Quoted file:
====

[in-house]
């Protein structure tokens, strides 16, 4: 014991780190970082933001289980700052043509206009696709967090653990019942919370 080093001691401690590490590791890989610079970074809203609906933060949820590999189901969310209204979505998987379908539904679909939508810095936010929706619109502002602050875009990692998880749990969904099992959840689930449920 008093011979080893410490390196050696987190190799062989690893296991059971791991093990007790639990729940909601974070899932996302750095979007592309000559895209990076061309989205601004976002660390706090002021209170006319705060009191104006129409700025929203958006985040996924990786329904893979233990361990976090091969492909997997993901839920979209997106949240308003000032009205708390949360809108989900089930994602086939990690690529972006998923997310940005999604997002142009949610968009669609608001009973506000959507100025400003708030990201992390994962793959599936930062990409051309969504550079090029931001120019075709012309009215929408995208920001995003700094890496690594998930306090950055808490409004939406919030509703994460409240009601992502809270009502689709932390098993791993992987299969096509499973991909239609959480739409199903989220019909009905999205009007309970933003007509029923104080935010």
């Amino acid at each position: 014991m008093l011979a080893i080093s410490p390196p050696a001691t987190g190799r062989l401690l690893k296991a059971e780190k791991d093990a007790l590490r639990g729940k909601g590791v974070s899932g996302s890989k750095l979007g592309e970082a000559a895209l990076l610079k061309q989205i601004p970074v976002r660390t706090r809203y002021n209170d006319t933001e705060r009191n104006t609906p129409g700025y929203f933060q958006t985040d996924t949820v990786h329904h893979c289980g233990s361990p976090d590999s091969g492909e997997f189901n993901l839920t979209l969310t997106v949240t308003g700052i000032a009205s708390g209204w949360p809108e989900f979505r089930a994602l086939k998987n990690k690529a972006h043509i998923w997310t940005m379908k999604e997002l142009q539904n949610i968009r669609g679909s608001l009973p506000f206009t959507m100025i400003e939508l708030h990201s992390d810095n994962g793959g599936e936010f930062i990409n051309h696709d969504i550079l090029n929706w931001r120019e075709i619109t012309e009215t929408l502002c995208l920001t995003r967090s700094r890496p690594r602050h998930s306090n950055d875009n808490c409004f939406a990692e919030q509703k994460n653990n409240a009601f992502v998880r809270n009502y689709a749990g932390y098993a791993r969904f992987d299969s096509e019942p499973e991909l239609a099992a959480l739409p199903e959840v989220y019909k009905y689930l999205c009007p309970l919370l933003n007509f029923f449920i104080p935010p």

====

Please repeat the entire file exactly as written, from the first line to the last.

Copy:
[in-house]
């Protein structure tokens, strides 16, 4: 014991780190970082933001289980700052043509206009696709967090653990019942919370 080093001691401690590490590791890989610079970074809203609906933060949820590999189901969310209204979505998987379908539904679909939508810095936010929706619109502002602050875009990692998880749990969904099992959840689930449920 008093011979080893410490390196050696987190190799062989690893296991059971791991093990007790639990729940909601974070899932996302750095979007592309000559895209990076061309989205601004976002660390706090002021209170006319705060009191104006129409700025929203958006985040996924990786329904893979233990361990976090091969492909997997993901839920979209997106949240308003000032009205708390949360809108989900089930994602086939990690690529972006998923997310940005999604997002142009949610968009669609608001009973506000959507100025400003708030990201992390994962793959599936930062990409051309969504550079090029931001120019075709012309009215929408995208920001995003700094890496690594998930306090950055808490409004939406919030509703994460409240009601992502809270009502689709932390098993791993992987299969096509499973991909239609959480739409199903989220019909009905999205009007309970933003007509029923104080935010």
């Amino acid at each position: 014991m008093l011979a080893i080093s410490p390196p050696a001691t987190g190799r062989l401690l690893k296991a059971e780190k791991d093990a007790l590490r639990g729940k909601g590791v974070s899932g996302s890989k750095l979007g592309e970082a000559a895209l990076l610079k061309q989205i601004p970074v976002r660390t706090r809203y002021n209170d006319t933001e705060r009191n104006t609906p129409g700025y929203f933060q958006t985040d996924t949820v990786h329904h893979c289980g233990s361990p976090d590999s091969g492909e997997f189901n993901l839920t979209l969310t997106v949240t308003g700052i000032a009205s708390g209204w949360p809108e989900f979505r089930a994602l086939k998987n990690k690529a972006h043509i998923w997310t940005m379908k999604e997002l142009q539904n949610i968009r669609g679909s608001l009973p506000f206009t959507m100025i400003e939508l708030h990201s992390d810095n994962g793959g599936e936010f930062i990409n051309h696709d969504i550079l090029n929706w931001r120019e075709i619109t012309e009215t929408l502002c995208l920001t995003r967090s700094r890496p690594r602050h998930s306090n950055d875009n808490c409004f939406a990692e919030q509703k994460n653990n409240a009601f992502v998880r809270n009502y689709a749990g932390y098993a791993r969904f992987d299969s096509e019942p499973e991909l239609a099992a959480l739409p199903e959840v989220y019909k009905y689930l999205c009007p309970l919370l933003n007509f029923f449920i104080p935010p």